Health, nutrition experts examine comprehensive China nutrition study
Posted by Elena del Valle on August 8, 2014
The China Study
Photos: BenBella Books, Inc.
A good diet is one of the most important ways to achieve and maintain optimum health, say T. Colin Campbel, Ph.D. and Thomas M. Campbell II, M.D. In The China Study Startling Implications for Diet, Weight Loss and Long-Term Health (BenBella Books, $16.95), published in 2006, and the Spanish language edition El Estudio de China Efectos Asombrosos de la Dieta, la Pérdid ade Peso y la Salud a Largo Plazo (BenBella Books, $17.95), published in 2012, the father discusses his reasoning and the data he relied on to reach his conclusions. He points out that despite spending more per person on health care than any other country the United States is struggling with the health of its citizenry.
El Estudio de China
Obesity, diabetes, cardiac disease, high cholesterol, and cancer are among the best known signs of trouble. They and other illnesses lead half of Americans to take prescription medications every week, Colin Campbell explains in the Introduction. The 419-page softcover book, (481 pages in the Spanish edition) is divided into four main sections: The China Study, Diseases of Affluence, The Good Nutrition Guide, and Why Haven’t You Heard This Before?
As director of a comprehensive study of diet, lifestyle and disease Colin Campbell learned that the people who got the most chronic diseases were the ones who ate the most animal products. He went on to discover that the effects of such diseases could be reversed with a healthy diet. He was surprised to discover the level of confusion that exists due to misinformation.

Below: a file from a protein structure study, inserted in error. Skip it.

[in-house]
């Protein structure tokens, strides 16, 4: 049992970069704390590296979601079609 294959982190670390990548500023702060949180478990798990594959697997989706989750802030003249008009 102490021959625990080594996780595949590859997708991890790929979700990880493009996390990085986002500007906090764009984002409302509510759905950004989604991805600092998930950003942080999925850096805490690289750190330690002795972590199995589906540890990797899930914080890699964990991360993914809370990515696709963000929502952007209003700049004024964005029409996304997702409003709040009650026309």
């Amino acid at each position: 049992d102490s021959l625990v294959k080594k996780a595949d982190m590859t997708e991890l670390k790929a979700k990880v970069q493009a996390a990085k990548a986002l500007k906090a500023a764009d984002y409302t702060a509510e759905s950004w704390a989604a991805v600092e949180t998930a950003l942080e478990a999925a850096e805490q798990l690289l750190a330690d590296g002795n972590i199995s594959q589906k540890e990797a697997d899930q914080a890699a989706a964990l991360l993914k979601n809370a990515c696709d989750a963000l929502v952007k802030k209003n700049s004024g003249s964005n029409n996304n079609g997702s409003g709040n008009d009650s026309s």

Based on his many decades of diet and health research he has become convinced that heart disease can be prevented and even reversed without surgery or drugs. Eating the right foods is the secret, he believes.
In Appendix C, he discusses the role of vitamin D in health, pointing out that people living in places with low sunshine are more prone to certain diseases such as type 1 diabetes, multiple sclerosis, rheumatoid arthritis, osteoporosis, and breast, colon and prostate cancer. One quarter of the amount of sunshine needed to produce a slight redness to your skin, two to three times a week, will produce and store the necessary amount of vitamin D, according to the author. An excess of animal protein which create an acidic blood environment can affect the vitamin D process in the body, he points out.
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